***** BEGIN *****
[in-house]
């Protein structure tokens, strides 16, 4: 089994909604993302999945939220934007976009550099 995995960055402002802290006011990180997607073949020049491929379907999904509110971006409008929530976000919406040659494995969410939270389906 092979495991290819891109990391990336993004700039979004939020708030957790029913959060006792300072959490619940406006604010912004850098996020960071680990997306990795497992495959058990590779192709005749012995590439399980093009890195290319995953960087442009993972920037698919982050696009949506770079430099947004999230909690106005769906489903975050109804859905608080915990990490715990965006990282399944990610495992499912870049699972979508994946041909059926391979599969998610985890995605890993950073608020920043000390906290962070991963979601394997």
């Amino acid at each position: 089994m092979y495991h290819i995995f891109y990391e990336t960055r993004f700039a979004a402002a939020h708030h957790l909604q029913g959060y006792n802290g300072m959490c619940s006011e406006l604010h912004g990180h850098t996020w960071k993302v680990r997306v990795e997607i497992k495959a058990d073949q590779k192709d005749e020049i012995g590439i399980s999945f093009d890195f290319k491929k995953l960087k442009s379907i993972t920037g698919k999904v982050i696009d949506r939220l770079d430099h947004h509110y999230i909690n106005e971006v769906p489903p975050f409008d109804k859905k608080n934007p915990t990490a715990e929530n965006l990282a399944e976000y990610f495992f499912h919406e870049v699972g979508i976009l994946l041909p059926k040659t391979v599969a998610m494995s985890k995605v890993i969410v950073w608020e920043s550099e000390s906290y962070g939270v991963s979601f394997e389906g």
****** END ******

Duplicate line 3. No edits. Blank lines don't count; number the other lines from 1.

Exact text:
């Amino acid at each position: 089994m092979y495991h290819i995995f891109y990391e990336t960055r993004f700039a979004a402002a939020h708030h957790l909604q029913g959060y006792n802290g300072m959490c619940s006011e406006l604010h912004g990180h850098t996020w960071k993302v680990r997306v990795e997607i497992k495959a058990d073949q590779k192709d005749e020049i012995g590439i399980s999945f093009d890195f290319k491929k995953l960087k442009s379907i993972t920037g698919k999904v982050i696009d949506r939220l770079d430099h947004h509110y999230i909690n106005e971006v769906p489903p975050f409008d109804k859905k608080n934007p915990t990490a715990e929530n965006l990282a399944e976000y990610f495992f499912h919406e870049v699972g979508i976009l994946l041909p059926k040659t391979v599969a998610m494995s985890k995605v890993i969410v950073w608020e920043s550099e000390s906290y962070g939270v991963s979601f394997e389906g």